He noted an important stop in Medyka, Poland, a city that directly borders Ukraine. Wilf saw firsthand thousands of refugees, most of them women and children (men between the ages of 18 and 60 are not allowed to leave Ukraine).
“Coming across the border, you have all kinds of tents there right outside the border – to welcome them, to give them food and medical care, and to point them in the next direction,” Wilf said. “It was from every humanitarian organization you can imagine, including our partners we have on the ground there.”
The partner organizations to which Wilf referred include Jewish Agency for Israel, which in large part helps arrange travel and accommodations for those relocating to Israel; World ORT, which focuses on the young people and education; and the American Joint Distribution Center.
All three organizations are consistently at work in communities around the world, crisis or not. Organizations like the JDC provide an existing infrastructure to enable emergency support so quickly.
“We’ve been in these parts of the world for a long time, so we have hundreds of volunteers, professionals, experience in dealing with all kinds of trauma. It’s very hard to mobilize on a dime, in a quick way, and the fact that we have this experience allows us to respond,” Wilf explained. “We know it’s a small part of the overall effort, and we know the number of people we’re talking about [who are impacted] is in the millions, so we’re just trying to do our part where we can.”
The Jewish Federations of North America and humanitarian partners are currently working with refugees on the borders of countries surrounding Ukraine to make sure they have immediate needs – including but not limited to food, clothing, housing and mental health resources – tended to upon their departure.
“Seeing that was very humbling,” Wilf said of his time in Medyka. “Just to see the tremendous fatigue, exhaustion, and the trauma of it.
“These are families that have all of their possessions reduced to a shopping cart or a suitcase – and probably no home to go back to,” he added. “It’s very emotional and sad to see, and we have to do our part to respond.”
The crisis facing so many people because of the invasion hits especially close to home for Wilf, whose parents were both Holocaust survivors from Nazi-occupied Poland.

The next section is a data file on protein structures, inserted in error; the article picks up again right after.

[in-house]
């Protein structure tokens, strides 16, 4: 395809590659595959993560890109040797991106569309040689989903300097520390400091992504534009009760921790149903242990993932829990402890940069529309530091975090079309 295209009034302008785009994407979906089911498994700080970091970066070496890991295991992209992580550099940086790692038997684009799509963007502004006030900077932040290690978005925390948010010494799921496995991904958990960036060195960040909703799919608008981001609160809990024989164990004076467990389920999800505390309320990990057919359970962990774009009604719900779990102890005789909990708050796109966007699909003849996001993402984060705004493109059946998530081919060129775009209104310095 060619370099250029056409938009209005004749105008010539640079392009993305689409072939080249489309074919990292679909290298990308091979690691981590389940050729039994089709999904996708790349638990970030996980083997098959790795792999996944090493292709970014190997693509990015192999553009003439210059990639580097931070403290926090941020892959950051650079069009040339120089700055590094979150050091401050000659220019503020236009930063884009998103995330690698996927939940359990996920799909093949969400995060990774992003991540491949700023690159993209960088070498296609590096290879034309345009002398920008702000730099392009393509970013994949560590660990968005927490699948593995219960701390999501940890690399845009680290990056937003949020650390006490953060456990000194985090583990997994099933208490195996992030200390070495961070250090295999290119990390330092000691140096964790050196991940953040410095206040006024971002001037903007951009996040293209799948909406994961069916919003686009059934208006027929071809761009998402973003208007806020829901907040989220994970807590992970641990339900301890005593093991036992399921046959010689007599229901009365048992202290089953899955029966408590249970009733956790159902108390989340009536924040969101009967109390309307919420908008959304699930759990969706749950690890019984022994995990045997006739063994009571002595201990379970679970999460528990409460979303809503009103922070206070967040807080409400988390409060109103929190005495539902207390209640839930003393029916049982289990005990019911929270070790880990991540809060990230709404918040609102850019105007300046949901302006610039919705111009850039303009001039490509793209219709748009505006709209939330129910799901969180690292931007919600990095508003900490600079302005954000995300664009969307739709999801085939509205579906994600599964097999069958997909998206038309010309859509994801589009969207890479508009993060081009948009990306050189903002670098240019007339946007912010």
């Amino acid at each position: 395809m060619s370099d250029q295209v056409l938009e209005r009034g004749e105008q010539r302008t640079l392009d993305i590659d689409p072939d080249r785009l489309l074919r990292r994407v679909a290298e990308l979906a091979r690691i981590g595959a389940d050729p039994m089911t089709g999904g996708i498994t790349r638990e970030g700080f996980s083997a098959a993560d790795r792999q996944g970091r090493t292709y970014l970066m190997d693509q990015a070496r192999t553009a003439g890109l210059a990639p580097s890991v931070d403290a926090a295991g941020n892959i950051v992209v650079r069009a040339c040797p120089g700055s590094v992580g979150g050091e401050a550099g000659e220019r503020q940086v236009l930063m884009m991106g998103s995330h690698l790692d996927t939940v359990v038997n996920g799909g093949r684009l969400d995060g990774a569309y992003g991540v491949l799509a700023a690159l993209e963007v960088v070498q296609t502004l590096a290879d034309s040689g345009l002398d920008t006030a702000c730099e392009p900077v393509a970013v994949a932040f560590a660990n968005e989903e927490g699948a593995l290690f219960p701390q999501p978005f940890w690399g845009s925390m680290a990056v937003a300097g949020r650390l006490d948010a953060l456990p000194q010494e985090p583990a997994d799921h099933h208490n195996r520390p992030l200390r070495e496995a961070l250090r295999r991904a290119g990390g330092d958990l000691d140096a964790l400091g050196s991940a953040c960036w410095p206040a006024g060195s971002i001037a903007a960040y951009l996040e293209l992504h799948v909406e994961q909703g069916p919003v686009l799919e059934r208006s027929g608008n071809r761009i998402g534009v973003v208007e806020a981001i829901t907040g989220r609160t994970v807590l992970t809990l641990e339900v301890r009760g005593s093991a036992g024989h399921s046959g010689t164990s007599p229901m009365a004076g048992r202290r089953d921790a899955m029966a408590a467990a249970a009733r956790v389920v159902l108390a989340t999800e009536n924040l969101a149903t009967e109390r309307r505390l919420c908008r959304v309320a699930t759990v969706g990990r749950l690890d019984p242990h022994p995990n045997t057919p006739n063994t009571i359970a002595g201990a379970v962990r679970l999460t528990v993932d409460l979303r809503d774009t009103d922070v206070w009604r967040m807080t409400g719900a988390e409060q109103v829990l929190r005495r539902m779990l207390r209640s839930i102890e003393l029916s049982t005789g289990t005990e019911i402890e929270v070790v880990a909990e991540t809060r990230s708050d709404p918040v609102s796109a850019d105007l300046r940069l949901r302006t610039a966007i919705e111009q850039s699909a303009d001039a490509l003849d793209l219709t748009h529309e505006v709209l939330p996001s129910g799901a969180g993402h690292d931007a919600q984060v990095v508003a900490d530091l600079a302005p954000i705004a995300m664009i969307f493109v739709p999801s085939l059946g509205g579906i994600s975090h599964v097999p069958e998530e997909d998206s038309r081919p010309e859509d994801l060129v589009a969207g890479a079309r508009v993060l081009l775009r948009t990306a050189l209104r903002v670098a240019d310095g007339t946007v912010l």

It isn’t lost on Wilf that the mission trip visited areas very near his parents’ hometowns.
“Eighty years ago, they didn’t have anyone to protect them, and they were basically refugees with no place to call home,” Wilf said. “That’s the trauma they experienced, and now we’re in a different seat where we have the privilege to give back and be part of the response to be able to effectively help those very countries where those things happened years ago.
“There was a lot of emotion on a personal level. This is a part of the world that has had that kind of history,” Wilf said. “Certainly from my personal standpoint, the Jewish community and Jewish people were helpless and hopeless in those days, with no one to look after them.
“Now to be part of the enormous response that’s going to be needed from the whole world … it’s quite a turn of history, and it’s a privilege to be able to help,” he continued. “No one wants to see other people suffer and see difficulties of this magnitude, and it’s our duty to respond if you can.”
Wilf encourages anyone who’s able to consider supporting Ukrainian refugees, whether through financial donations of any size, donation of essential goods or even through volunteering.
Most important, it’s imperative at times like this to come together as a society and lend a hand to those who need it.
“The reality is, this emergency – no matter where the political or military solution or progress comes – this is going to be a difficult crisis situation for some time to come,” Wilf said.